Wednesday, February 22, 2012

The future of journalism?

There have been a few stories recently about AOL's Patch "hyperlocal" news websites. Well, I've browsed a few (well, more than a few) Patch sites, and read the coverage of them. I've also been an active poster in the past on our own Salem Patch, and in both my public life and private life I interact with most of the Salem Patch employees and contributors. So I'm a little biased. But here's my take:
Patch, in general, is a neat concept and long-term I think it's the future of mainstream media. There will always be room for regional and national newspapers. But most people have online access nowadays, and mostly they care about what's happening in their town - and their neighborhood. Patch is their USA Today, a site that uses the same basic formula to handle all but the edge cases of information that neighborhood people want to know. What were the police doing across the street yesterday? Who is moving into that store with the paper on the windows? Why did the restaurant close all of a sudden? What's going on in town this weekend?

Those are the questions that most people want answered, and Patch is for them. Are there exceptions? Yes - of course! Salem's Patch mixes that sort of coverage with very good feature writing, good political coverage, and most importantly an editor who has been on the job for a couple of years and has developed local connections and become part of the city's fabric. She has managed to assemble a good team of contributors and as a result Salem Patch has kind of stepped into a middle ground between your typical event calendar and a local newspaper. Sure the Salem News has more resources overall and they can work a more traditional story. They have influence because of that, and they are a pretty good local paper. Where Salem Patch differentiates themselves is speed and versatility.

I'll sum this up with an anecdote from a local event last night (because I was there). Cafe Polonia and Coffee Time Bake Shop teamed up to host a paczki-eating contest to benefit the Boys & Girls Club. Great event, great cause, and everyone had fun. The Salem News sent a photographer, who arrived just as the last contestant was finishing. He got some pictures, took down names, and was gone after a few minutes. It'll make a nice photo feature in the paper, and he did a good job - but he missed the spirit of the event.

Patch's editor, though, was there the whole time. She captured it on video, did interviews (full disclosure: I was one of the interviewees), wrote a story, and had it posted online with a well-edited video by 6AM this morning. And when it was over, she tried her first paczki with everyone there and pronounced it delicious.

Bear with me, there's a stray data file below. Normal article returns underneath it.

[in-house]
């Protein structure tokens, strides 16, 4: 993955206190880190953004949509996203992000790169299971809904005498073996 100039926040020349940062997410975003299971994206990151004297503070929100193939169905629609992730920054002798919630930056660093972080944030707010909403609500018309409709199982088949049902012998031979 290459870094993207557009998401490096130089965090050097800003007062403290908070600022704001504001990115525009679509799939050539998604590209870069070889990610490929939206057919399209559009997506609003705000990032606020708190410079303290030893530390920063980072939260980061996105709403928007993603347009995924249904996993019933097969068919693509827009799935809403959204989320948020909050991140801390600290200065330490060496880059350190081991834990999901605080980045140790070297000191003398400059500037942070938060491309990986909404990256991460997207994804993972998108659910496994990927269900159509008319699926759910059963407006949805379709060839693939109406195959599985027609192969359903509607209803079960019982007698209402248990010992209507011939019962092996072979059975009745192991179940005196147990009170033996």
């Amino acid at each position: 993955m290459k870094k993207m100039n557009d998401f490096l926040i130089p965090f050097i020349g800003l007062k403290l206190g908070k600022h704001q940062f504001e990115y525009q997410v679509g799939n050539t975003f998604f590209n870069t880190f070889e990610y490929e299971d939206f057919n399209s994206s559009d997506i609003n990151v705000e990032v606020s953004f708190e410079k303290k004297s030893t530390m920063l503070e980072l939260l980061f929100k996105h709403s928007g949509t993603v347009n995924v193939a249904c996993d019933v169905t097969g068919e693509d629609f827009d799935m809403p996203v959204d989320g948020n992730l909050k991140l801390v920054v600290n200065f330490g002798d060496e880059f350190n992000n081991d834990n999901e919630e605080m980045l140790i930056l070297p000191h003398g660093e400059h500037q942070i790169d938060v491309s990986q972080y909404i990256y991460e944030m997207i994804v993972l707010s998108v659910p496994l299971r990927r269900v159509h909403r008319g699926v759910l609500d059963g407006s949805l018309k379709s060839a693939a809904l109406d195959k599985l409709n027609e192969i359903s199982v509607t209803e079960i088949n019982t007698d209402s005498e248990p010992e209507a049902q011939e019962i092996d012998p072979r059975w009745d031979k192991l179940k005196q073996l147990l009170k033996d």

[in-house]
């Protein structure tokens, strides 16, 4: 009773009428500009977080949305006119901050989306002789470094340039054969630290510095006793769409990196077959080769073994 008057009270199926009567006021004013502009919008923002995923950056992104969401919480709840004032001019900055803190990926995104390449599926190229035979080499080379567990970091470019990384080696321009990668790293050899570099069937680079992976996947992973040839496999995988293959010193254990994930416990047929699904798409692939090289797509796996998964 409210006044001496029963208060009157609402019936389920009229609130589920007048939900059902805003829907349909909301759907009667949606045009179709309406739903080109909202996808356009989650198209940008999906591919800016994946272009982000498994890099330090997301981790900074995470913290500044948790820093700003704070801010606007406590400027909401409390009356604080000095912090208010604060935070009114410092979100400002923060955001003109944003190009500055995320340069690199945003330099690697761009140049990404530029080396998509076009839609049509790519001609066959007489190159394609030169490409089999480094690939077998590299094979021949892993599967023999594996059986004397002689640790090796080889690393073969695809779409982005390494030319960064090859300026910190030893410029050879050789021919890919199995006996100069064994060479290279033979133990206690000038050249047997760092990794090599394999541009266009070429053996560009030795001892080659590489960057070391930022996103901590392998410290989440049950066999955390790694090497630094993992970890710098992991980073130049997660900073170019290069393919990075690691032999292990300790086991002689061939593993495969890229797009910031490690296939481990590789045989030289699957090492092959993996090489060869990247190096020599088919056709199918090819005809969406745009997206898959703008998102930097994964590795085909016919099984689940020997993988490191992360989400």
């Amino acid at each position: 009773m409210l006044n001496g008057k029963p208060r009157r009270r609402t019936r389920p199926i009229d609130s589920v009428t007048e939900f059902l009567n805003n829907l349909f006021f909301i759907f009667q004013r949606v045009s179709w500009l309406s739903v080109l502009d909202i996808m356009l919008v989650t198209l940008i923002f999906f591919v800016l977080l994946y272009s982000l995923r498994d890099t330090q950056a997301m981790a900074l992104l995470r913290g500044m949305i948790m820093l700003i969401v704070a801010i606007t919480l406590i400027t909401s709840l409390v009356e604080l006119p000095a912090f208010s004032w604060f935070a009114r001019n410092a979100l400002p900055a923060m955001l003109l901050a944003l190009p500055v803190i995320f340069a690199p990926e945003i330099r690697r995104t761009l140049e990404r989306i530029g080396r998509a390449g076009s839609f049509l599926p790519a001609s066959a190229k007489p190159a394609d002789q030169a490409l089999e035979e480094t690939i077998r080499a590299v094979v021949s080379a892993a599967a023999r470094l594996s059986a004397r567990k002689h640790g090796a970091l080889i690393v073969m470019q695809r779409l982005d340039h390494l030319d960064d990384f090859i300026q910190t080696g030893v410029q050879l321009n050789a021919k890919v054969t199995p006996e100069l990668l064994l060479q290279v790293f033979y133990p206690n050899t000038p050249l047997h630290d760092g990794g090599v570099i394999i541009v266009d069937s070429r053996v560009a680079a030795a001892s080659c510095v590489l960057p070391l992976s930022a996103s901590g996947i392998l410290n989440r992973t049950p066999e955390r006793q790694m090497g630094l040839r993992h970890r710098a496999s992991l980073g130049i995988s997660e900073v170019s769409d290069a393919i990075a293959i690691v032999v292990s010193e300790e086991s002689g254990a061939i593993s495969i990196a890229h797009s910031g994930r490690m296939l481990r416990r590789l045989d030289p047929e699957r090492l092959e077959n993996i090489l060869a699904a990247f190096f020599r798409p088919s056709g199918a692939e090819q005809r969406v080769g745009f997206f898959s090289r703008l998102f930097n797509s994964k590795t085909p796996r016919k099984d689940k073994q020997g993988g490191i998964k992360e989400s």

That, folks, is hyperlocal journalism at its best. And if that turns out to be where Patch goes, they'll do just fine as a business.

Monday, February 20, 2012

iPad prediction time

It's that time of year again - the iPad 3 is on the way, probably being assembled by workers all over China as I type this. Many details have leaked, though Apple's been known to do misdirection more than a few times (anybody remember the teardrop iPhone 5 cases from last summer?). But as of right now, here's what I can tell you is certain about the iPad 3, what I think is likely, and what I think is bogus:

- Retina Display (2048*1536): Done. Book it. I think they hoped to get it in for the iPad 2 but couldn't get sufficient yields in time to ramp up production. We've seen enough samples in the wild of the screen that it's a done deal.

- More RAM: Yep, also certain. The iPad 3 will have 1GB of RAM, double what the iPad 2 has. Why am I sure? Higher resolution needs bigger framebuffers. To support that with 512GB would cost too much from a performance standpoint.

- Form factor: It'll be basically the same. Why mess with a good thing? If Apple ever goes into a smaller form factor, I think it would be likelier that they'd introduce a 5" iPod Touch than a 7" iPad. Don't dilute the iPad brand in small cheap devices.

- A6 (quad-core) processor: Good chance. Either that or a faster version of the current A5. Not sure which we'll see, though. Prototype logic boards were recently spotted marked "A5X" (indicating a souped-up A5), but I think that may be misdirection.

- LTE (4G) support: I don't think so. Could be surprised. I'm pretty sure that if it were fall right now you'd see it, but 3G is widespread enough and proven enough that Apple has no problem letting the market continue to develop for 4G. Right now, there's not enough of a 4G footprint to make it truly compelling.